Why does disgraced former American congressperson, George Santos (AKA Anthony Devolder AKA Anthony Zabrovsky allegedly AKA Kitara Ravache) still have access to the United States of America's Congressional House floor?

According to this news video:

"Take a look, this is video of George Santos back on Capitol Hill for this first time after getting kicked out of Congress. He still holds the privilege of accessing the House floor, so he was there in person."

Common sense would dictate that once one is expelled from the USA's Congress, they would no longer have access to the House floor. But apparently, common sense isn't too common in American politics.

  • Aren't these events open to the general public? It seems they let in a certain amount of people who have no present or prior connection with government whatsoever. Provided he doesn't show up armed or disrupt the proceedings, he has as much right to be there as any random person - at least until they put him in jail, that is... Commented Mar 9 at 17:34
  • @DarrelHoffman There's a gallery for visitors, I don't think the public is generally allowed on the House floor.
    – Barmar
    Commented Mar 10 at 13:44

2 Answers 2


While George Santos is currently allowed on the House floor, if found guilty of charges related to the election that privilege will be revoked.

Rules of the House, 118th Congress

The Hall of the House
Use and admittance

  1. (a) Only the following persons shall be admitted to the Hall of the House or rooms leading thereto:

       (15) Former Members, ...

  1. (a) A former Member, ... shall not be entitled to the privilege of admission to the Hall of the House and rooms leading thereto if such individual—

       (4) has been convicted by a court of record for the commission of a crime in relation to that individual’s election to, or service to, the House.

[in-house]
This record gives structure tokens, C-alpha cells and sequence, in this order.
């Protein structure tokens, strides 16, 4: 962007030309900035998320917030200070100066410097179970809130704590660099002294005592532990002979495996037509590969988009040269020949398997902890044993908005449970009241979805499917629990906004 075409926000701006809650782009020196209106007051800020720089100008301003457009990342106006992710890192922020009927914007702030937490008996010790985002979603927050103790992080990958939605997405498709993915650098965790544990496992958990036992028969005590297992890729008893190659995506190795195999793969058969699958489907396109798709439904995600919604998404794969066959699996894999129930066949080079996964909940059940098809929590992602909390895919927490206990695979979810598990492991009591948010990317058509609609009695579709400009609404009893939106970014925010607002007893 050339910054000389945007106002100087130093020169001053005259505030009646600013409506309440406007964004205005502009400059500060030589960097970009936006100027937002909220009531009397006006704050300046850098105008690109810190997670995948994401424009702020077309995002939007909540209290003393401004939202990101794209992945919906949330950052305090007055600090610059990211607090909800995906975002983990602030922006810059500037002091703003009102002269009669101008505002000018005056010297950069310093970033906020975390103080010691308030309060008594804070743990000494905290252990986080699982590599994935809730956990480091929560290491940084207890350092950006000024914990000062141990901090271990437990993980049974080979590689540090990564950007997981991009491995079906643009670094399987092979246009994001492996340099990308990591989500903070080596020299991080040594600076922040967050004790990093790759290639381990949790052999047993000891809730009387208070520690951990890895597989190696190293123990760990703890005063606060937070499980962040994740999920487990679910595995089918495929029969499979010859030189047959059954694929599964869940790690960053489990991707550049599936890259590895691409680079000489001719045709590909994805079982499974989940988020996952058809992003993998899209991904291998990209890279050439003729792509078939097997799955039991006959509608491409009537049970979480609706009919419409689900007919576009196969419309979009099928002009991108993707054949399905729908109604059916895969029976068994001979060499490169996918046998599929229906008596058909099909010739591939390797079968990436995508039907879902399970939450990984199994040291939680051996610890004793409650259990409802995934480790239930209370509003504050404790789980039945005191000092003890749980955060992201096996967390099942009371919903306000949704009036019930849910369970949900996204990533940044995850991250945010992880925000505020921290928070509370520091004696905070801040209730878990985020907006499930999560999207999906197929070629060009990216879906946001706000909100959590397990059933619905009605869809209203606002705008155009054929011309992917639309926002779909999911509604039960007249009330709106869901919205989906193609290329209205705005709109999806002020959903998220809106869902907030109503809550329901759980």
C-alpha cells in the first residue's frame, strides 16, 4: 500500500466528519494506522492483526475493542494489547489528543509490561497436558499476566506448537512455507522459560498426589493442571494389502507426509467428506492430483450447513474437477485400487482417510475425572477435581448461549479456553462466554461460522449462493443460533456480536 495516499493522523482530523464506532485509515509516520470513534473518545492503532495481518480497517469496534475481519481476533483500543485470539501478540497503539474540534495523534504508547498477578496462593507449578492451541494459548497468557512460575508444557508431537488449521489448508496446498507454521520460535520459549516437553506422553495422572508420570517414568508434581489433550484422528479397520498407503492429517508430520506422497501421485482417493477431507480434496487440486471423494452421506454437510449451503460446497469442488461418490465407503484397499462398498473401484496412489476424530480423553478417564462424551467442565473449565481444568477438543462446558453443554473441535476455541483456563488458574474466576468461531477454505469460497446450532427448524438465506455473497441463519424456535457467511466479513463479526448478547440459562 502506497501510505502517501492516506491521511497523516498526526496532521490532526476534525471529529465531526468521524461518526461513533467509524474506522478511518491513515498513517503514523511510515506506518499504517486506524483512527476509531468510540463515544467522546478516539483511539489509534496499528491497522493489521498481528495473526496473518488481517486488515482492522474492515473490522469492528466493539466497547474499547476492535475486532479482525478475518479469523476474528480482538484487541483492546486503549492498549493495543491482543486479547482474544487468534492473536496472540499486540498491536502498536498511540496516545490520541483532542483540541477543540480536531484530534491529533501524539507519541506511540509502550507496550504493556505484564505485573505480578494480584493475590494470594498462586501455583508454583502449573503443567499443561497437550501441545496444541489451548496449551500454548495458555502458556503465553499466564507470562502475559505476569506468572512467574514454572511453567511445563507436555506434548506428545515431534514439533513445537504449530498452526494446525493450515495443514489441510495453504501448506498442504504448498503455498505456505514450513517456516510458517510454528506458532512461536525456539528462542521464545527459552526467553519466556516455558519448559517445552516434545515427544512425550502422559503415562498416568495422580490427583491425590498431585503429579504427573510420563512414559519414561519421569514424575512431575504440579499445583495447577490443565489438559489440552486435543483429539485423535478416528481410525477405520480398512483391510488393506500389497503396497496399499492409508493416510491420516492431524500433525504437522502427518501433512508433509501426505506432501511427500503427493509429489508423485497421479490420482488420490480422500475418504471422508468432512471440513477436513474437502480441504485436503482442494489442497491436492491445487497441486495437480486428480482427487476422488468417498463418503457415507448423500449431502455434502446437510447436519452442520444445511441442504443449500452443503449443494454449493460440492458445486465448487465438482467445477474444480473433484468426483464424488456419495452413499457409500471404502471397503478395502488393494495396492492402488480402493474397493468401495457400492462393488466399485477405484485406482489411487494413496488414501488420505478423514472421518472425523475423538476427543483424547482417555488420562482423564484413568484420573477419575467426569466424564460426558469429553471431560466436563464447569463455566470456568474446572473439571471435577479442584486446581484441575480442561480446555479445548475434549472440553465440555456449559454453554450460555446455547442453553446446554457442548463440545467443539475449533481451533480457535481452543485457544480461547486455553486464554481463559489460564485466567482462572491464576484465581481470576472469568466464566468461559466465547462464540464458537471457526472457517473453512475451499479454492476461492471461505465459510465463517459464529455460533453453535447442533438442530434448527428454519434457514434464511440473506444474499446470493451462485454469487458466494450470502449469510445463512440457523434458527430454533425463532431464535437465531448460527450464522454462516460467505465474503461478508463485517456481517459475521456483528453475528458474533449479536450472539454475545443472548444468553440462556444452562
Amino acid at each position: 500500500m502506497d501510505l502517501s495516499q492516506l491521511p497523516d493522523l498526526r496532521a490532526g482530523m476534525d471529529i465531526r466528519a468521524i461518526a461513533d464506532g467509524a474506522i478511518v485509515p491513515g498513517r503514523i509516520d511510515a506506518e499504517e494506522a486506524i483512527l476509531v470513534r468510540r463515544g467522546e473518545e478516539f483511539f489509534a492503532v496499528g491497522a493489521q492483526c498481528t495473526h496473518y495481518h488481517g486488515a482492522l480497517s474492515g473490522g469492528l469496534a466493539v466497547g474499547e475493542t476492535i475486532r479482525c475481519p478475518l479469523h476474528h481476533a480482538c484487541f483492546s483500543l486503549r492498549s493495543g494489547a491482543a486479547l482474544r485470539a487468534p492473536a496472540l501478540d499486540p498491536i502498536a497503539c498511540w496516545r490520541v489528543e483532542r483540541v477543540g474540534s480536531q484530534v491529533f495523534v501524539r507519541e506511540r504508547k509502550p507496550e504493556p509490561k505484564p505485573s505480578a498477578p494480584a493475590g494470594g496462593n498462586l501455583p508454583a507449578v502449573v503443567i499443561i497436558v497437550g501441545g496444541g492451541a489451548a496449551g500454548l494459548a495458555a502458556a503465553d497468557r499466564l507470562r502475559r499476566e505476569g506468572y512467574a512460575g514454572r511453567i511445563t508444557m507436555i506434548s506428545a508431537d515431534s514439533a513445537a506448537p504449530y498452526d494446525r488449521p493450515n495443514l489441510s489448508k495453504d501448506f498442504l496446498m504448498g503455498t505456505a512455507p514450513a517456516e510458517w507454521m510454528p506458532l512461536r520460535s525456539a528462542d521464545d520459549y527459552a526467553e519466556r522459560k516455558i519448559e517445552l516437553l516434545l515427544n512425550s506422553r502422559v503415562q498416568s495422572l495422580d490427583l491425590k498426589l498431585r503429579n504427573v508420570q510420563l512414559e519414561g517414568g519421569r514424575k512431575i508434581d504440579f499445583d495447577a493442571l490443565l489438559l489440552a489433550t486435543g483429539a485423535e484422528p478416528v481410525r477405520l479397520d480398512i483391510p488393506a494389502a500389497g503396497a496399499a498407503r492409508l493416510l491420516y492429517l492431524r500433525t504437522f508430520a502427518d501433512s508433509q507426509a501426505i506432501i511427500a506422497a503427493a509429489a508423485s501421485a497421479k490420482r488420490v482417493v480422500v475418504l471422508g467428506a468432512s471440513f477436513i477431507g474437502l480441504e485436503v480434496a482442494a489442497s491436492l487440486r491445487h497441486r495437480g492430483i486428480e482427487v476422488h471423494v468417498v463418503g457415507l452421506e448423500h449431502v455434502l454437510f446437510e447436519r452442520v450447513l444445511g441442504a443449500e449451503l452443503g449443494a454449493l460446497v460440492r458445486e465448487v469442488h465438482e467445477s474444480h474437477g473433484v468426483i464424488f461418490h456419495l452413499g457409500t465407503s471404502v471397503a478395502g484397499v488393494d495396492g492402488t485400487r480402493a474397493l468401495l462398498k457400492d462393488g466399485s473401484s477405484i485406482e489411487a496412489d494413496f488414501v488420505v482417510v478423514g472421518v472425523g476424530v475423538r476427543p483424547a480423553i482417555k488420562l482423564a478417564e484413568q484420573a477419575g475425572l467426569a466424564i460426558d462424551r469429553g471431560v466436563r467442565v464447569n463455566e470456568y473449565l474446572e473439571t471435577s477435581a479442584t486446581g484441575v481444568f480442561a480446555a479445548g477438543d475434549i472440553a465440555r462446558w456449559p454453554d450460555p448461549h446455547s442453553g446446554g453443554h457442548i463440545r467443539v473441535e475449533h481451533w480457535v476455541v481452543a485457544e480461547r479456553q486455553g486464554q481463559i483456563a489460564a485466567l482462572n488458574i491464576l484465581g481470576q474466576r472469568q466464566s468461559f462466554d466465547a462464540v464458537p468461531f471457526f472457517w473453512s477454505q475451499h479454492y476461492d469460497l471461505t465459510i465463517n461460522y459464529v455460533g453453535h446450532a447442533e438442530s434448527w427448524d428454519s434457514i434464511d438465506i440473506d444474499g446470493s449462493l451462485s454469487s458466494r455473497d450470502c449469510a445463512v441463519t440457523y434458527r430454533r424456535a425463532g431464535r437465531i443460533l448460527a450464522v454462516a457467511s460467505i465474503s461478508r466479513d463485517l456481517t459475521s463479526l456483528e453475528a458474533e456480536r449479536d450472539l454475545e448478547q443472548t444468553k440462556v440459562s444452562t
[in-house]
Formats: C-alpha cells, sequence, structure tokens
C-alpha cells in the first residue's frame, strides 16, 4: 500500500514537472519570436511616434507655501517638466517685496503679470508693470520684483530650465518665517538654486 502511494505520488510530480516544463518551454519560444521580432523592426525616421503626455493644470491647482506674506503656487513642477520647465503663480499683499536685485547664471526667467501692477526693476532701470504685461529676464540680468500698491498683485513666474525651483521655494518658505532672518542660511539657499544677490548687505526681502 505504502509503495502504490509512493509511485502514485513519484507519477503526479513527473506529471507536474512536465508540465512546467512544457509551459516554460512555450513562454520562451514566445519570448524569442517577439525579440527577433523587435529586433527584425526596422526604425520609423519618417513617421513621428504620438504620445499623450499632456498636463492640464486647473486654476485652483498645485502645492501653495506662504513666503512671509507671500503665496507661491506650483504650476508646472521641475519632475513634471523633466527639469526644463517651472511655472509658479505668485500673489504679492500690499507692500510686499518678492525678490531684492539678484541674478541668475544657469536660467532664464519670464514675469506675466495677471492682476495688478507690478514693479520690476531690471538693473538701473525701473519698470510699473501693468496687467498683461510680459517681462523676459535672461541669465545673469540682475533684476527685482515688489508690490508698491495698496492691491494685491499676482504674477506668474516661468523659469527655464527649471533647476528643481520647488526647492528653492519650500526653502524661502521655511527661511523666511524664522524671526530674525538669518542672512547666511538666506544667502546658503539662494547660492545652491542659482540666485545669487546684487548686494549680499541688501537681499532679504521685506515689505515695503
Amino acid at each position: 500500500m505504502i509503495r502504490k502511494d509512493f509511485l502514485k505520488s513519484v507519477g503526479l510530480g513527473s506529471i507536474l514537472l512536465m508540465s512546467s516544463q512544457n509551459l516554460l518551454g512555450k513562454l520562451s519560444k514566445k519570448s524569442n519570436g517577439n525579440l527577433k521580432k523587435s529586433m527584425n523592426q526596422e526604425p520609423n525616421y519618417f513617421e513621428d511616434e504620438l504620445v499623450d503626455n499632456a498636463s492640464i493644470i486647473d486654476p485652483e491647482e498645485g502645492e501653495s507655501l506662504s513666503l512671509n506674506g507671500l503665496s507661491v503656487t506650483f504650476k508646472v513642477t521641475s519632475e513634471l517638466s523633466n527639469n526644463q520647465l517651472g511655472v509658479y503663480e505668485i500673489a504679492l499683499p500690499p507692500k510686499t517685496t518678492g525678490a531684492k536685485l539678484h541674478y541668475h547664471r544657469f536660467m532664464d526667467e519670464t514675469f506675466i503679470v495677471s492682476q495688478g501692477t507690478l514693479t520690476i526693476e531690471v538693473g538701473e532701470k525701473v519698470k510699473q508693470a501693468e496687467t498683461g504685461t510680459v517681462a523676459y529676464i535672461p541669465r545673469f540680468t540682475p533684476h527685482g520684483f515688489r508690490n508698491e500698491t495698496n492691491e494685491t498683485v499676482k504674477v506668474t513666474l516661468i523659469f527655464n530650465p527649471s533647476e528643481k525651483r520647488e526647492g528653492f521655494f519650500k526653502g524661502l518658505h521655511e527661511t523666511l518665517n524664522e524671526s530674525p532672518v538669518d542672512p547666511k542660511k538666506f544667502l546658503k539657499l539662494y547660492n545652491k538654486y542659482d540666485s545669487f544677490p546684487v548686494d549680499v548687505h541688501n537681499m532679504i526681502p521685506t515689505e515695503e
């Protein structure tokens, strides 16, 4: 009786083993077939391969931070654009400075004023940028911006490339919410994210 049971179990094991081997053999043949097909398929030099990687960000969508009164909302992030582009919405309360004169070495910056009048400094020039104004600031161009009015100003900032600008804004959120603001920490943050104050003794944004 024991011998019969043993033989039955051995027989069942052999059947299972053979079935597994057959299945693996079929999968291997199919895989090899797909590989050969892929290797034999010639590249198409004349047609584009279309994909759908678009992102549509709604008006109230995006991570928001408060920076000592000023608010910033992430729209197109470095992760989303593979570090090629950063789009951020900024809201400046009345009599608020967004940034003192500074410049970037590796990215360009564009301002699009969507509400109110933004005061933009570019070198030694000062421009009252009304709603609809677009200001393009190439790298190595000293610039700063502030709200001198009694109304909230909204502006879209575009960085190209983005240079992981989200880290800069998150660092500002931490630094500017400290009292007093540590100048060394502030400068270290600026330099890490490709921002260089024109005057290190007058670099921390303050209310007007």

Department of Justice, Press Release, October 10, 2023

Santos Allegedly Filed Fraudulent Fundraising Reports with the FEC to Obtain Financial Support for His Campaign and Repeatedly Charged the Credit Cards of Campaign Contributors Without Authorization

George Santos, ejected from House and facing fraud trial, will run again in N.Y., March 8, 2024

While campaigning for office, Santos also will be preparing for his federal fraud trial, scheduled to begin in September on Long Island.

Among the nearly two dozen charges he faces, Santos is accused of ripping off former campaign donors. Santos has denied any wrongdoing.

  • 1
    And if he wins reelection he is let back in. That too is the rule, though I can't cite the location.
    – Joshua
    Commented Mar 10 at 0:18
  • 1
    @Joshua - "Rule IV 2(a)(1) Members of Congress, Members-elect, ..." There are 17 clauses in paragraph 2(a), only number (15) was necessary to answer the question.
    – Rick Smith
    Commented Mar 10 at 0:44
  • @Joshua: He's (probably) not going to win the primary in LaLota's district, so it is unlikely to matter anyway.
    – Kevin
    Commented Mar 10 at 17:31

No fan of Santos, but this is not unusual. Selected Privileges and Courtesies Extended to Former Members of Congress


After Members of the House or Senate leave office, they are afforded certain courtesies and privileges. Some are derived from law and chamber rules, but others are courtesies that have been extended as a matter of custom. Some of these privileges and courtesies include the following:

  • access to the floor of the chamber in which a former Member served;
  • short-term franking privileges;
  • access to parking facilities and athletic or wellness facilities;
  • access to House or Senate administrative services and dining facilities; and
  • access to materials through the Congressional Research Service (CRS) and the Library of Congress

Sure, they could have gone out of their way to rescind that, somehow, but is that so important? Maybe sending him to jail for his various frauds would solve that issue even better.

  • 1
    Thanks for the excellent answer. Wow, that's quite a list of perks! Imagine having access to all those perks for all your previous employers! But real companies don't do that because it wouldn't be anonymous taxpayers paying for all the perks. What surprises me most is that they don't exclude expelled members from the valuable perks. Commented Mar 9 at 0:37
  • 3
    @EndAnti-SemiticHate I think you'll find politicians, in many countries, have extended themselves a vast array of post-service perks, at taxpayer expense. Not least usually in pensions. Commented Mar 9 at 0:47
  • 1
    Yes, definitely. And, in most cases, it's rather ugly and entirely self-serving. So much for "public service". Commented Mar 9 at 0:49
  • IMHO, it would make a little more sense if you lost these privileges when ejected from Congress. This would even provide a small incentive to resigning when you can tell that ejection is likely.
    – Barmar
    Commented Mar 10 at 13:48

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